Global economy less robust than thought

Business activity weakened in China and Japan in April and growth slowed in Europe and the US, suggesting the global economy may be less robust than policymakers are predicting.

Global economy less robust than thought

In China, where the government has been engineering a rebalancing of its economy towards domestic spending and away from reliance on exports of manufactured goods, the preliminary purchasing managers’ index (PMI) fell to a one-year low of 49.2 from 49.6, according to data from HSBC/Markit. Economists polled by Reuters had expected it to remain steady. An index reading below 50 suggests contraction in the sector.

Analysts at Japanese bank Nomura said the Chinese data underscored their forecast for two more 50 basis point cuts in the reserve requirement ratio for Chinese banks, and three more 25 basis point interest rate cuts this year.

The People’s Bank of China cut its requirement for the amount of cash banks must hold as reserves by a full percentage point on Sunday.

Hopes of yet more stimulus have helped sparked a massive rally in the Chinese share market. The CSI300 index of the largest listed companies in Shanghai and Shenzhen has risen over 30% so far this year.

The Markit/JMMA preliminary Japan PMI for April also slid, to 49.7 from 50.3, as new orders continued to shrink and manufacturing production fell for the first time since July 2014. The data showed an increase in factory hiring, however.

At next week’s policy review, the Bank of Japan is expected to hold off on expanding its already massive monetary stimulus but may lower its inflation forecasts.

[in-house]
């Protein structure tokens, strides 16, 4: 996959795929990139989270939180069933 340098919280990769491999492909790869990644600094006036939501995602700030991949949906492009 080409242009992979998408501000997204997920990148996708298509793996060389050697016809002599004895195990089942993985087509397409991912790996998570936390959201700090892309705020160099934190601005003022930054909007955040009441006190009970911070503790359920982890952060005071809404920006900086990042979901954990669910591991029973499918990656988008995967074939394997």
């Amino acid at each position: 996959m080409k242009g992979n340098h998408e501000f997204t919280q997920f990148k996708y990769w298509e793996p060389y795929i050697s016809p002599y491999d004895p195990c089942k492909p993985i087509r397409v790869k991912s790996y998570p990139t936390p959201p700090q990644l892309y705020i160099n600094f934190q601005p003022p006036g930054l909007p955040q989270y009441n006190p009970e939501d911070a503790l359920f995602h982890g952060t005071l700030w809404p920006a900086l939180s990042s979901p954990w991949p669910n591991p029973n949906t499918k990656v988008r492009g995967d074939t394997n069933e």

A sudden drop in the eurozone flash composite Markit Purchasing Managers’ Index (PMI) was driven by sharply slower growth in manufacturing orders in Germany and France, suggesting recent optimism about the eurozone may be overdone. Markit’s eurozone composite PMI fell to 53.5 from 54.0, below both the 54.4 consensus and the lowest forecast in a Reuters poll. This marks the first major eurozone indicator that has disappointed all forecasts in quite some time, and comes just a month after the European Central Bank began purchasing government bonds to stimulate the economy.

Factory order growth slowed in France, but also in Germany, suggesting more subdued activity ahead. Both the flash manufacturing and services PMIs for France and Germany fell below the lowest forecast. For the eurozone, only the service PMI didn’t.

“There is a clear risk that the composite PMI falls further as concerns about the situation in Greece and a possible euro exit intensify, raising the threat of a renewed economic slowdown in the eurozone,” said Jessica Hinds, European economist at Capital Economics.


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